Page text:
21st Century HITTING MODEL (Part 1)

By Rob Crews

Fastpitch Softball TV Store
21st Century HITTING MODEL Part 1

Understanding the Cognitive Process

I feel as though developing a better understanding of the actual process involved in hitting is crucial to self-improvement as a hitter or hitting coach. If the sequence below is true, then recognition is king among focus topics in training for hitting and most sports where reaction is the major factor in performance. Let’s take a look at the sequence of the Fantastic Four:


Eyes track, read, and lead the rest of the body. True timing really happens here. Not everyone has the same visual abilities. For this reason, two people with identical swing mechanics and similar athletic coor- dination will not hit with the same consistency. A hitter's hand speed and barrel accuracy/efficiency are a direct result of great eyes or Visual Speed. Coordinating the eyes with the hands and barrel become more difficult at higher levels of play – mainly because there is less time to evaluate and predict point of contact. Visual Acuity is the one variable often overlooked, and under-developed at every level of competition.


2 and 3 can happen simultaneously But let’s look at them individually. The Kinematic Sequence is the flow of the energy from the ground through the back foot (big-toe) up to the hip flexor. This is a reflex that power hitters must learn to harness correctly. Positioning the back foot to move in a specific direction results in how efficient the Hip Flexor can transfer that power into the barrel.

I think so many good hitting coaches get stuck on what a swing should look like and limit how many hitters they can make better. The realization that hitters will vary in how they look and still get it done is important for being an effective teacher. You learn from hitters who may do things differently (and still get it done), and then you can help more hitters to be successful and help you actually win games. I mean, that’s the whole point anyway, right? –getting it done? Or would you rather a hitter continue to do it “your way” and continue to struggle?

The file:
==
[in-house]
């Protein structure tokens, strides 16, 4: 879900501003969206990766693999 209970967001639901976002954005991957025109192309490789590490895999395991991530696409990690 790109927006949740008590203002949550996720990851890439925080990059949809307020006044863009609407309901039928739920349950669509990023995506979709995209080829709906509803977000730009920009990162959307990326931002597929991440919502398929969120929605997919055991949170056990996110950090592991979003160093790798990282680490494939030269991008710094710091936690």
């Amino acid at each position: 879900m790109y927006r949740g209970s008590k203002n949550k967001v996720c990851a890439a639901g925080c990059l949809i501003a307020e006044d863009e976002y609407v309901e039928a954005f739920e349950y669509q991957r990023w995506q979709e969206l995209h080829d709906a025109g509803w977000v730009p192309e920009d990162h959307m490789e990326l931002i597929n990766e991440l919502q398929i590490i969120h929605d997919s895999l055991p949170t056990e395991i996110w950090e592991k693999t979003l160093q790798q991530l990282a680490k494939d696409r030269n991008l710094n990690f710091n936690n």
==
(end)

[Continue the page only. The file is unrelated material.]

The brain evaluates pitches (in-flight), anticipates angles, and decides the best possible angle to contact. The brain is able to make these calculated predictions of the point of collision based on visual stimuli, perception, and years of stored data.


The Hands react/respond to whatever the eyes perceive. Now the word perceive is tricky because there are so many different perceptions. Three different hitters can have 3 different perceptions of the same pitch. The correlation between the eyes and hands is what makes a hitter good. Period!

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Rob Crews Rob Crews is based in Southern New York, and is one of the most sought after hitting coaches in the country. He is the Author of the book, Complete Game: The Emotional Dynamics of In-Game Focus.Rob provides consultant services for hitting coaches and develops hitting models for professional, olympic, and amateur softball and baseball programs. He served as the hitting coach for USSSA Pride (NPF) in their 2010 championship season, along with Tim Walton (UF), and Beth Torina (LSU).

As a consultant to companies like SKLZ, AXIS Bats, Bratt Sports, and MicroGate USA, Rob is continually developing comprehensive accelerated training systems that involve modern sports psych, neuromechanics, and visual strategies for efficiency in recognition and tracking.

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